I read Ambelin Kwaymullina’s guest blog post “What teachers and school librarians can do to support Indigenous books” and she mentions Indigenous publisher Magabala Books which publishes many children’s and YA books. I particularly like their picture books, because PICTURES…
This Friday 26 June at 5pm, Magabala celebrates the launch of its new building at 1 Bagot Street, Broome. The redevelopment began seven years ago, with help from the Kimberley Development Commission, Royalties for Regions, the WA Department of Culture and the Arts, the Shire of Broome and Lotterywest. The launch is part of the 2015 Kullari NAIDOC Festival. If you’re in Broome come along and see the new bookshop and find Magabala’s latest releases and range of quality books. Here are my (very late) reviews of some of their beautiful picture books. There are teacher’s notes online for all these books.
Staircase to the Moon
Staircase to the Moon by Bronwyn Houston (2011) is a lively adventure about the wonders of imagination.
Before even finding the staircase to the moon, Rosie and Grandpa have to contend with swarms of blood-sucking mosquitoes, boabs and frangipanis reaching out gnarled branches, and the treacherous mudflats. But the trials are worth it, for the acrobatic delights when they reach their destination.
For every child who’s watched the full moon rise over the mudflats of Roebuck Bay in Broome, or the sun set over the water in Perth (that’s me) and wanted to climb that staircase of light, Rosie’s nighttime adventure with her beloved Grandpa is the perfect bedtime story, certain to lead to dreams full of adventure and daring.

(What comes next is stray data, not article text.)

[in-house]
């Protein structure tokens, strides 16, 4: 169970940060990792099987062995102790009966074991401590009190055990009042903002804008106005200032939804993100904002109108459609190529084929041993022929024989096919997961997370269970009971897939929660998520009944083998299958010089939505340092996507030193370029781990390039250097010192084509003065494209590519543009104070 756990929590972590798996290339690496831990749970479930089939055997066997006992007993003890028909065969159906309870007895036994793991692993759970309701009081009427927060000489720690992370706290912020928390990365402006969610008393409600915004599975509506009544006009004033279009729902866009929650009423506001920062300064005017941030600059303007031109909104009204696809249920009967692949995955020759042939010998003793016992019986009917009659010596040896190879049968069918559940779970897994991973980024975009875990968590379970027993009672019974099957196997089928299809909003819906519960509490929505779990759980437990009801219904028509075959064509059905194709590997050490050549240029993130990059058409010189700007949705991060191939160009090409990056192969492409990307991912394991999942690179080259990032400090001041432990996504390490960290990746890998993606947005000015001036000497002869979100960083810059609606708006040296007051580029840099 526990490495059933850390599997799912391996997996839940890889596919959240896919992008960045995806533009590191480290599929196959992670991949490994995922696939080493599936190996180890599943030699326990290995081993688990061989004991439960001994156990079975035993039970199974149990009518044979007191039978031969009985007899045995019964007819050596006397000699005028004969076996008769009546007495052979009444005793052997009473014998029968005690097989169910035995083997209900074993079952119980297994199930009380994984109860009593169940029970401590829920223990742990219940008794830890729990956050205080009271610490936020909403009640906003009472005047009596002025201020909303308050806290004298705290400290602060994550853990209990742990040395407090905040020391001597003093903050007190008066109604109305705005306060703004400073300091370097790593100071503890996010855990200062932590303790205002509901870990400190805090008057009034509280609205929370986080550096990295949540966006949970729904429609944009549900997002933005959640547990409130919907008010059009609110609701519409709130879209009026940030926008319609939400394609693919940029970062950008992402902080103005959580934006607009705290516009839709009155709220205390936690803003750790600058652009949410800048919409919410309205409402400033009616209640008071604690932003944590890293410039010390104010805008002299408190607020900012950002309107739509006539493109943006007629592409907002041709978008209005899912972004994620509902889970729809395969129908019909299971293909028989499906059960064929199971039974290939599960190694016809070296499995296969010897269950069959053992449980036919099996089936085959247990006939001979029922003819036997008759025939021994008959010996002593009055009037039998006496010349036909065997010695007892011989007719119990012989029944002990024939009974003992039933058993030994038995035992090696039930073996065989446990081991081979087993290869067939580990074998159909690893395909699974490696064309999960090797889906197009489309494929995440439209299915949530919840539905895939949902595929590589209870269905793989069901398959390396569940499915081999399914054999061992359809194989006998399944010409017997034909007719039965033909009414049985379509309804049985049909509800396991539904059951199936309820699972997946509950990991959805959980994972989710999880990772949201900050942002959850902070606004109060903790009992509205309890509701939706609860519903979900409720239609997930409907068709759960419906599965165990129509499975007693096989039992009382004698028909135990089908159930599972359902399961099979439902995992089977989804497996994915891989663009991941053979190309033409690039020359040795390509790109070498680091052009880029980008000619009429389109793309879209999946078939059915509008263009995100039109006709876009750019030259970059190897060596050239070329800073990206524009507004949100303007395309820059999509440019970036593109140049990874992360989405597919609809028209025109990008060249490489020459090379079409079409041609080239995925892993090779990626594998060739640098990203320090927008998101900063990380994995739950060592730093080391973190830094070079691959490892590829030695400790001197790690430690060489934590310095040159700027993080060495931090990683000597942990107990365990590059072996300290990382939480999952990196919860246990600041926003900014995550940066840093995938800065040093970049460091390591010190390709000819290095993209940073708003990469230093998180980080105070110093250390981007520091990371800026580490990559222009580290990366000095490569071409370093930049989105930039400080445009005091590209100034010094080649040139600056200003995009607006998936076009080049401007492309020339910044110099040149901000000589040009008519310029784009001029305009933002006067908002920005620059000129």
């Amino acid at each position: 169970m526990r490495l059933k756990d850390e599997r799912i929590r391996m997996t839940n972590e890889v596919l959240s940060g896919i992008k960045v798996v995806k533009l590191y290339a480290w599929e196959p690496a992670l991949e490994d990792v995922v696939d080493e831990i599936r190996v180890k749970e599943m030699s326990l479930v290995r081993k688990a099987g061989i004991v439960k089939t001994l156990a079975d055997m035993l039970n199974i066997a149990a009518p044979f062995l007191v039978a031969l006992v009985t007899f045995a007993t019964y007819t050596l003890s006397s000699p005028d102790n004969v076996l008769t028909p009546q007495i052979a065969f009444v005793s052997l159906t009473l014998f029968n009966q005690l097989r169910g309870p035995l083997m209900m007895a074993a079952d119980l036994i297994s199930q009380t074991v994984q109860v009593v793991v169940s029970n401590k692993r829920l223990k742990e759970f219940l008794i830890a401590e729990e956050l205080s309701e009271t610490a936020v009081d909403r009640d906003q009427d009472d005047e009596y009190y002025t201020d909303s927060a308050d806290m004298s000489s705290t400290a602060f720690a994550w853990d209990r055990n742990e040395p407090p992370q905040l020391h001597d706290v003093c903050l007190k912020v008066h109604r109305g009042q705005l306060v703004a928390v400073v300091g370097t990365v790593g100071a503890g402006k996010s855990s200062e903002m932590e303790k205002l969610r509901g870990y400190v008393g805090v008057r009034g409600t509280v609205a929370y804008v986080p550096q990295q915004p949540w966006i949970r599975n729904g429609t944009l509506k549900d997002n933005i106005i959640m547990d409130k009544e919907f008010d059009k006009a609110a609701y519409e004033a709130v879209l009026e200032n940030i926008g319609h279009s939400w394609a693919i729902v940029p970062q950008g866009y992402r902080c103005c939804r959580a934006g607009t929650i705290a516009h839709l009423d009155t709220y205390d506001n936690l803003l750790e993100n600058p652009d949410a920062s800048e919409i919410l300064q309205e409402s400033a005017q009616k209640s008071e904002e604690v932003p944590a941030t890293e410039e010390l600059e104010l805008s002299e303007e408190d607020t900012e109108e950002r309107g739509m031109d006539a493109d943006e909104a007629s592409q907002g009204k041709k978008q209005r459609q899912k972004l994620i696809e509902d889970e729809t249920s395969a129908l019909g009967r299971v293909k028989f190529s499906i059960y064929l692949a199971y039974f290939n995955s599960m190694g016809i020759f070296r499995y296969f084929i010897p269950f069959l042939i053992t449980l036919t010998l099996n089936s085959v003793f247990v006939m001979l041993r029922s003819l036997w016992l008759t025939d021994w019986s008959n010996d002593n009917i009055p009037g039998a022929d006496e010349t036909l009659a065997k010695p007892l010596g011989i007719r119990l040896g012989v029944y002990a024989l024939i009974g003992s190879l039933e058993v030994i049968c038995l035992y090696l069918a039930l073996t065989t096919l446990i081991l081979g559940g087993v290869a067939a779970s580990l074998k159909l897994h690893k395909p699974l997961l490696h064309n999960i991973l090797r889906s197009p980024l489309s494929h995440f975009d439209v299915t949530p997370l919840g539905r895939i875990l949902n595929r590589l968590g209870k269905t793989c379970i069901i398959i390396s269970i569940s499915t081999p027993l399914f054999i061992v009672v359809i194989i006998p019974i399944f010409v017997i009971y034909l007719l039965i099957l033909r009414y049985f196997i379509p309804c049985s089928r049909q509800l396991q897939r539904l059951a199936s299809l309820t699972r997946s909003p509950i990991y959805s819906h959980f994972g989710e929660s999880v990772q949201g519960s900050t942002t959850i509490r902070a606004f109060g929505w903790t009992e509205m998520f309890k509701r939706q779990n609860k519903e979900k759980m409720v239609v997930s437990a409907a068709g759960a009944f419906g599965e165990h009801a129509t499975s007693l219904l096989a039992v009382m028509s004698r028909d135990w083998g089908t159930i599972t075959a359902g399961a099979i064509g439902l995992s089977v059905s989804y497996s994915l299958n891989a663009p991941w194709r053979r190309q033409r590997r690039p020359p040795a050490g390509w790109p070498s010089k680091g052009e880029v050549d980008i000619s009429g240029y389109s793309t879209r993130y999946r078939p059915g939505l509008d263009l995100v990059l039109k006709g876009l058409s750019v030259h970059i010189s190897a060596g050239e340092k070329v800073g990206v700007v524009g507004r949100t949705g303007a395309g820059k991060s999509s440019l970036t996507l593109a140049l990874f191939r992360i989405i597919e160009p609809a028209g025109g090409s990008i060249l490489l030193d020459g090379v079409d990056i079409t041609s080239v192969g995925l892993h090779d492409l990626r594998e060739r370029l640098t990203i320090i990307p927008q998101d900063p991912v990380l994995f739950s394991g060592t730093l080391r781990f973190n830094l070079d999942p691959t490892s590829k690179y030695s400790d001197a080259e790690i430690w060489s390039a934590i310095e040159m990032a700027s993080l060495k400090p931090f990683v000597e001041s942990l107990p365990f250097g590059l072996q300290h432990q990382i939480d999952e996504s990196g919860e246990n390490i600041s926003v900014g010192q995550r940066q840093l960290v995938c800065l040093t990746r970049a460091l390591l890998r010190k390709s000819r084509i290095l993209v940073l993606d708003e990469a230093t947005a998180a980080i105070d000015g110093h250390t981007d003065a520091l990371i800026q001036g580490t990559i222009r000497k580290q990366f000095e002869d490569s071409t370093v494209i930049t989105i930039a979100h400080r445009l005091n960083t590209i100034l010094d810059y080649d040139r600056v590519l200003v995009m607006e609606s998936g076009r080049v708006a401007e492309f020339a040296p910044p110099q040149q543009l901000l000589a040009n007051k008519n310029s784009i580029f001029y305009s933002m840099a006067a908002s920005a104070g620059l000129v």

The Djab-Wurrung and Jardwadjali people of the Grampians in north west Victoria played marngrook, an Aboriginal ball game that may have inspired today’s Aussie Rules football. Marngrook: The long ago story of Aussie Rules by Titta Secombe and Grace Fielding (2012) is the author’s interpretation of the story she grew up hearing from her Elders.
Wawi made a marngrook out of possum skin for the children to play with. His son Jaara loved the marngrook so much he spent all day kicking it and at sundown realized he was lost. As the clan looks for Jaara, he only has owls and curlews for company and his fear of dooligars.
The story uses some Jardwadjali language words and the pronunciation and meanings are listed at the start so readers know how to say them. Grace Fielding’s illustrations combine traditional dot art with contemporary figures and animals. The pages are very busy, but the white text blocks break up the earthy palette.